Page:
When your bait is on the bottom or you are in very shallow water, when the bait is picked up, often times your bobber will not actually go underwater, but will start moving across the top of the water.  If you are using a quick strike rig, you can set the hook immediately.  If you are using a treble hook with a spinner or a single hook, some believe the pike pick up the bait, swim with a bit, stop and turn the bait and move along.  The idea is to make sure the pike has the hook in its mouth when setting the hook and not just a mouthful of bait.  Each day is different and it doesn’t take many misses to try something different and figure it out.

Lures.  As the water warms after the spawn, the smaller pike will be the first to be aggressive towards lures such as spoons, crankbaits and spinnerbaits.  Eventually, the “big girls” will play along as well.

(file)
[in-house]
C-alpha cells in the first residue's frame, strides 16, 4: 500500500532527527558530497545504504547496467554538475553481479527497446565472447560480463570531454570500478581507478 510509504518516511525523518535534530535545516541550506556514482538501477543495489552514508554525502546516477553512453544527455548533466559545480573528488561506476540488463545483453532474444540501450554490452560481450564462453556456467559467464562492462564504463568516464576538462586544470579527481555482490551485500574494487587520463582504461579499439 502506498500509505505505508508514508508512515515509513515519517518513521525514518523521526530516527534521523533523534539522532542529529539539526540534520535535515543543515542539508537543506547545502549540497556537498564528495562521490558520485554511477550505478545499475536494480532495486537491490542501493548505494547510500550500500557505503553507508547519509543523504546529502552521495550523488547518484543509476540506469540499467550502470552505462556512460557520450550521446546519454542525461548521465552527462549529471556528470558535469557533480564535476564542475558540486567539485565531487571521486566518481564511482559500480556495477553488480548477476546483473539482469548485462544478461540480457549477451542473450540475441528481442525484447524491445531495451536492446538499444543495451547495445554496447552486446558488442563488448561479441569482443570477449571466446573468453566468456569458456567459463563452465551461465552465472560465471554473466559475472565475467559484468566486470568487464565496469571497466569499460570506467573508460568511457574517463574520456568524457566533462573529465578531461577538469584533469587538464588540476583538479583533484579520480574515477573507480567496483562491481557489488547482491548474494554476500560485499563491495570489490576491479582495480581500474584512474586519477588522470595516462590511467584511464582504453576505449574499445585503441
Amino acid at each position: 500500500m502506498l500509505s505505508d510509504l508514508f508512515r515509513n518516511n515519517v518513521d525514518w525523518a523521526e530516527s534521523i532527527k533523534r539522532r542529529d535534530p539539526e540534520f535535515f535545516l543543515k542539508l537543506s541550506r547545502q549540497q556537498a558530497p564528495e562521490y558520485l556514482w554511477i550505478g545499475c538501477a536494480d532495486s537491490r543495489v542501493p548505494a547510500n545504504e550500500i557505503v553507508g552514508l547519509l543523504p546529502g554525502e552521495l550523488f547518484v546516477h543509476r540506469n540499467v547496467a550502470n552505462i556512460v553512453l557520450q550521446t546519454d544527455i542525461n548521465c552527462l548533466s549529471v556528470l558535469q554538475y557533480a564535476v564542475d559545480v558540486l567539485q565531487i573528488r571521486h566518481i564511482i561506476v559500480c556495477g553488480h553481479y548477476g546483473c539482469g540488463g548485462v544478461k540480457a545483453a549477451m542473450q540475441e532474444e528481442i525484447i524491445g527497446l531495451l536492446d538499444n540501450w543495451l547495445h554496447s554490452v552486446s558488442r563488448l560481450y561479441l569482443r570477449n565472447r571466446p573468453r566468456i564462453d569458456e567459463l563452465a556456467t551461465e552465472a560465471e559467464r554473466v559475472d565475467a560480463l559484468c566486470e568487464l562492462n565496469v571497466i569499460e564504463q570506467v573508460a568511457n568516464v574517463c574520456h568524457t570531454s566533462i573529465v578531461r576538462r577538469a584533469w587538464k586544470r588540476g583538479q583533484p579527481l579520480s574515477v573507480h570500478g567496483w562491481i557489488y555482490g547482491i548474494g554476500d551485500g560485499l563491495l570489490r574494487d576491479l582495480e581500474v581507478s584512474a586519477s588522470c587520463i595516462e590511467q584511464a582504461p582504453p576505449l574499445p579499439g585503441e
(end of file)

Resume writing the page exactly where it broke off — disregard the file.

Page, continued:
Luoma Pike

Work a good looking shoreline with an electric trolling motor casting your favorite lure or in certain areas cover some water by trolling.  Action this time of year can be hot and heavy. 

MN DNR info from a recent fisheries lake survey verifies the presence of a healthy trophy pike fishery.   Lake of the Woods is managed for a high-quality northern pike population, with a significant component of “trophy” northern pike over 40 inches long.